The Forest Of Bere


Hop leaves 10.12 (2)

Tree surgeons visited The Firs today. The Laurel hedges have now been trimmed; acacias and firs tidied up; and a stubborn buddleia removed.  There is much more light available now to the new beds.

Jackie drove me to Wickham where I left her to the village and her book whilst I undertook the AA Wickham walk.  Beginning in what is termed the Station car park, although it hasn’t seen either a station or a railway train for about fifty years, I walked along the bridle path which was once the railway track, until directed to turn off it.  I speculated that the journey along this stretch of railway must have been a very attractive one; running alongside the wooded banks of the river Meon; before Dr. Beeching applied his particular surgery to Britain’s railways.

After only a few hundred yards I reached the first of the barriers across my path.  Two days ago I had learned my first countryside walks lesson concerning barriers, and today put it to good use.  The metal barrier left space at the side for pedestrians, so I knew it was  all right to go round it.  The next obstacle, a few hundred yards further on, was a fallen tree.  I’d like to say I took a leap and vaulted it.  In reality I struggled to straddle it, and carefully slid across and over to the other side. Crossing the dismantled railway, as this path is still termed, I passed Northfields Farm and Chiphall Lake, eventually reaching the A32 which I was to walk along for 200 yards.  Just a little scary, with no footpaths, this stretch reminded me of evading buses careering round bends in Barbados, speculating about diving into hedges, in 2004.  The farm track passed a trout farm which had obviously had trouble with satnavs leading drivers to its door.  A handmade sign bore witness to this.

The next, rather disconcerting, barrier was soon to present itself.  A right turn into the forest of Bere was required.  A wooden barrier had been described in the directions.  No-one had mentioned it would be a locked Forestry Commission fixture.  Full of dubious confidence, I slid in past the left side of it and entered the forest.  I soon began to feel like Mr. Toad contemplating The Wild Wood.  I wasn’t worried about weasels, but I was worried that the expected sign to West Walk and Woodend was not obviously visible.  I continued merrily along.  After all, it was a wide path, and seemed to be going in approximately the right direction.  Some way along this path, which began to undulate, I began to see why the directions had stated that the bridleway and forest paths would be muddy after rain.  As the ooze was doing its best to inhale my shoes, a gentleman with two dogs approached me.  He seemed rather aghast when he saw the state of the path.  He wasn’t wearing nice warm waterproof footwear which he had recently bought in Cotswolds in Hedge End.

When the quagmire did succeed in slurping up my right shoe , I was forced into a rather ungainly manoeuvre.  Attempting to slip your foot back into a mud-locked shoe whilst standing on the other leg when a terrier is doing its best to decorate your, fortunately, gardening trousers with a paw-print pattern, is not an exercise to be recommended.

The dog-owner was able to confirm that I was heading for West Walk.  I had thought I was already on it.  Eventually I came to signs for West Walk and Woodend.  All over the place.  At every junction, sometimes multiple, there were signs to these places.  The puzzling thing was that each of these signs bore usually four-figure numbers to each place followed by m.  Having grown up with m meaning ‘miles’, I had to remind myself that this probably indicated ‘metres’, especially as it was only a small forest.  What was more confusing was that some of these were only yards apart yet bore vastly different numbers. Before long I was thoroughly lost.  I came to a junction offering a path that looked as if it could take motor vehicles.  I thought that if I followed it I was bound to come to a road and perhaps get my bearings.  Left or right was the choice.  I decided left was the most likely, and set off.  Eventually, passing a cottage, I did reach a road, the gate to which was locked.  Again I slipped between two posts, being rather grateful I didn’t have a paunch, otherwise I’d never have managed it.  Since the cottage was named Woodend Cottage I felt sure I was on a road which would take me to the A32.  The road, named Heath Road, led onto that major thoroughfare and I now knew where I was.  Passing an entrance to the forest named Woodend, I was tempted to try to pick up the trail on my map.  Only tempted.  No way was I going back in there.  You can’t turn a septuagenarian townie into a country boy overnight.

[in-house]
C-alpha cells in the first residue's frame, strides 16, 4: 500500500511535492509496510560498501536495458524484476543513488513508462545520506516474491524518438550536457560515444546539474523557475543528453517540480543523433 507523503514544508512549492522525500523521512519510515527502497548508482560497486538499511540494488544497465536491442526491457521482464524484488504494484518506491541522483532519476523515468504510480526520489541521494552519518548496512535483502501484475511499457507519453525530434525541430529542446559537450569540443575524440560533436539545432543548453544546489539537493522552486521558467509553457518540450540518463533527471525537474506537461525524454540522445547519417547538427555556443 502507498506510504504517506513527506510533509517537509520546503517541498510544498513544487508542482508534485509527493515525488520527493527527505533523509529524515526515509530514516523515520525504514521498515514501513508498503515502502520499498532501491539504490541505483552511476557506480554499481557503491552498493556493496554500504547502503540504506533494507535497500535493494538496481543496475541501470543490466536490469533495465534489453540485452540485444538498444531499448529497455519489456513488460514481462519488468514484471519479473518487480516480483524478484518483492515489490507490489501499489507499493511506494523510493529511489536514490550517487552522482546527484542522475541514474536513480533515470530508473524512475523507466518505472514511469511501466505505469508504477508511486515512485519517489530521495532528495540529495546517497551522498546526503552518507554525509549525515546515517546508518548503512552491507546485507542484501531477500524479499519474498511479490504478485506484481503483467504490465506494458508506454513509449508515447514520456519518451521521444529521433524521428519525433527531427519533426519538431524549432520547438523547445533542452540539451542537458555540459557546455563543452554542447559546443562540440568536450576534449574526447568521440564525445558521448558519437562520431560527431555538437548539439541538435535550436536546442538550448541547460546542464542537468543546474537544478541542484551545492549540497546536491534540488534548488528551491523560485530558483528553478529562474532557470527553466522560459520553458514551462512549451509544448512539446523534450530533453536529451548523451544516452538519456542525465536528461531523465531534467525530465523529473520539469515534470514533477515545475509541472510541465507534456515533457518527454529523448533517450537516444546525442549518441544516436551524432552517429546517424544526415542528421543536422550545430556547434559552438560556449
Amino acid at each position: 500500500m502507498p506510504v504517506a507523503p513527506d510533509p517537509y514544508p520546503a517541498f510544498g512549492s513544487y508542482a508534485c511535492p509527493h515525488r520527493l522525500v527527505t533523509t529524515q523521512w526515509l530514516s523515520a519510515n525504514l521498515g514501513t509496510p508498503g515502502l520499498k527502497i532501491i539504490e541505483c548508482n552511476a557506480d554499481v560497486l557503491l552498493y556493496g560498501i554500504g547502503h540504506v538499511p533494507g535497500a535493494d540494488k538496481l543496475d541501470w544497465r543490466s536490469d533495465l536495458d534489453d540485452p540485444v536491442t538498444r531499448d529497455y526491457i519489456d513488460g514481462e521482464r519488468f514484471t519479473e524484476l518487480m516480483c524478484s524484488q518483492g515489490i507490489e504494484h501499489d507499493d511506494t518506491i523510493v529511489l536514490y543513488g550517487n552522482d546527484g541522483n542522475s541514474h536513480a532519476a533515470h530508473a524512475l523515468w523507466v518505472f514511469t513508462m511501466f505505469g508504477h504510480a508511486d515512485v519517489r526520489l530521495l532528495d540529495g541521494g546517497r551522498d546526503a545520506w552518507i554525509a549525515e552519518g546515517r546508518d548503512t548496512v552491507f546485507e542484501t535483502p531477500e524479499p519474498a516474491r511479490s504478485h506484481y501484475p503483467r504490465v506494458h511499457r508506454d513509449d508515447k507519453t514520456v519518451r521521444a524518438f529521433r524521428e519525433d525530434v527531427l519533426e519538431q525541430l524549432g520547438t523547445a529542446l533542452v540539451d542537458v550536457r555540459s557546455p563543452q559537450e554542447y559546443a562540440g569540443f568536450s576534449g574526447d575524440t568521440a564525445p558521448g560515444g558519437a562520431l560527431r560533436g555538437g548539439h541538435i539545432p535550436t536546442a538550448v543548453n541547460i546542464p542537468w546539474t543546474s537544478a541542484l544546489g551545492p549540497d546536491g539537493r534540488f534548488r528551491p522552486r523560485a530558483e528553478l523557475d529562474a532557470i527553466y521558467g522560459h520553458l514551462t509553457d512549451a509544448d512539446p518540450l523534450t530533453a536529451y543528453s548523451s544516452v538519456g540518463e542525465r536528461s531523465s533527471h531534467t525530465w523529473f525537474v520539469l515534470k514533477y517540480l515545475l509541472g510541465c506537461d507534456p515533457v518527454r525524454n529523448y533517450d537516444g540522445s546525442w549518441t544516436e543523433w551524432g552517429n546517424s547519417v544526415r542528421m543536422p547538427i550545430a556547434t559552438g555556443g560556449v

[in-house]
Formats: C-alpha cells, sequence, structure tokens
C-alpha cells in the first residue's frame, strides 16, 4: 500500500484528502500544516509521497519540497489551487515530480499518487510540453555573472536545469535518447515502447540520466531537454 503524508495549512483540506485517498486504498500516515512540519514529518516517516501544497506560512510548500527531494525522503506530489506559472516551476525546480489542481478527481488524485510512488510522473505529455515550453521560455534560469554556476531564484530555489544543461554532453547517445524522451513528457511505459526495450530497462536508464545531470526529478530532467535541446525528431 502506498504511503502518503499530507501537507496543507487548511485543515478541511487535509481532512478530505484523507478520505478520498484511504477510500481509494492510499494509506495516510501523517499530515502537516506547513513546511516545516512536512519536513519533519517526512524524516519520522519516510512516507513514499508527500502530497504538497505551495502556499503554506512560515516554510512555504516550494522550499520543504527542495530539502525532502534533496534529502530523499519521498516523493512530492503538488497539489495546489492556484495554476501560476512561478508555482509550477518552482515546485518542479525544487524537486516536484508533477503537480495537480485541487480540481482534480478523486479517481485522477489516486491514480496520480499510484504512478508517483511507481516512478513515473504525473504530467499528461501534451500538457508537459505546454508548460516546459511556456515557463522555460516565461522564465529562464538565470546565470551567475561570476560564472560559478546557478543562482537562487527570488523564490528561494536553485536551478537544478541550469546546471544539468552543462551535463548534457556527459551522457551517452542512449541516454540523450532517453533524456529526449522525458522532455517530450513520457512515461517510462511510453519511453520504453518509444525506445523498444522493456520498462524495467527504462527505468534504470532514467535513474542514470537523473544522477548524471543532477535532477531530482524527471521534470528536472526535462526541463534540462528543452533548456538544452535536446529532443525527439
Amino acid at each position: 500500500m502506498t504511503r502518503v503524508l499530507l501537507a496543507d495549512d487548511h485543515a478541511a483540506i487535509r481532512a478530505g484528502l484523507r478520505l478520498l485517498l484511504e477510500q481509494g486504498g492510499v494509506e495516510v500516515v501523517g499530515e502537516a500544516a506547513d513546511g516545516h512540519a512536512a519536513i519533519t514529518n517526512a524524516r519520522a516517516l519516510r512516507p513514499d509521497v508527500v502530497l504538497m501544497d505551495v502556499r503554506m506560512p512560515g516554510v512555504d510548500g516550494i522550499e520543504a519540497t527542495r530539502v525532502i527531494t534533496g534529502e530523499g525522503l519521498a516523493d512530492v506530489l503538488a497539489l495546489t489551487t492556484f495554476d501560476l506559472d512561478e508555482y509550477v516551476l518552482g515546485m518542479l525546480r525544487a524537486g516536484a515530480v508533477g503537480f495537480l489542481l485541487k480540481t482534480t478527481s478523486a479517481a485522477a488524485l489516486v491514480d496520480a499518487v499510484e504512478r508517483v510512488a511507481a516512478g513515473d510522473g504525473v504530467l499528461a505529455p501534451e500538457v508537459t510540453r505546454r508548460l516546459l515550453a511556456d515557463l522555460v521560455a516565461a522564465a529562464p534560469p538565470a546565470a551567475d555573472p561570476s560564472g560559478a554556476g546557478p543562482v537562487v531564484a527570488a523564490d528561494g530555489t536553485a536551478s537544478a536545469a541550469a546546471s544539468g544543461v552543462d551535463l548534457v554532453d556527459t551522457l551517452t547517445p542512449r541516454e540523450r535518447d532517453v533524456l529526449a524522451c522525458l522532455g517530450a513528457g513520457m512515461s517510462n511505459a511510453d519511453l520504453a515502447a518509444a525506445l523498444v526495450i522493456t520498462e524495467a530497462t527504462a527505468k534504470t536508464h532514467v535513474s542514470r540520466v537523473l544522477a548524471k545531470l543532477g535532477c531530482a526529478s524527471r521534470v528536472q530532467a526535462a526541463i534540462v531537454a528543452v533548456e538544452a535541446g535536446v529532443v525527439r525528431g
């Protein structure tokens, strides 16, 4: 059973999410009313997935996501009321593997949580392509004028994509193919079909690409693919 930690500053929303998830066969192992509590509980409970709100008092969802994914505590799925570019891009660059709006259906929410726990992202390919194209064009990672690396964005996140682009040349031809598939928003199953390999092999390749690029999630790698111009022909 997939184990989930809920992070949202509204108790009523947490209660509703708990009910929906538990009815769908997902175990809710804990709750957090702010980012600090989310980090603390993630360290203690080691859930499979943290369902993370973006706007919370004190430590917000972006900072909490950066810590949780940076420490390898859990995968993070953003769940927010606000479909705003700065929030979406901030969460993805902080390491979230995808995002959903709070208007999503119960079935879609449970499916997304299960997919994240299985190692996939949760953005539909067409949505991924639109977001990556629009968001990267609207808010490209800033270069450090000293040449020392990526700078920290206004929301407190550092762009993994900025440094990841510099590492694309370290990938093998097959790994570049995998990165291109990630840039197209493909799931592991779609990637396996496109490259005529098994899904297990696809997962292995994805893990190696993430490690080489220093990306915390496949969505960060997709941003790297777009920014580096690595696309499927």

I was able to leave the A32 fairly soon and get back onto the bridlepath which left me a couple of miles to do.  This was a section further up than the one I had left earlier.  It had a strong rivulet running down the middle of it.  As it was now raining quite hard, I was grateful for the canopy of overhanging trees which turned the route into a different kind of railway tunnel.  I was also quite grateful for Jackie waiting to drive me back to The Firs, where, for the second time in three days, my gardening trousers went into the washing machine.  I’ll scrape the mud off my shoes when they are dry.

Later, Paul rang seeking help to unload a piece of furniture from his car.  I popped round and helped him.  He offered to lend me his satnav to help stop me getting lost.

Danni joined us for an evening meal of Jackie’s succulent boeuf bourgignon followed by the Co-op’ s scrummy sticky toffee pudding.  Except for the cook, we drank Fairtrade Argentinian Malbec 2011.  She, of course, enjoyed a small Hoegaarden blanche.


One response to “The Forest Of Bere”

Leave a Reply

Your email address will not be published.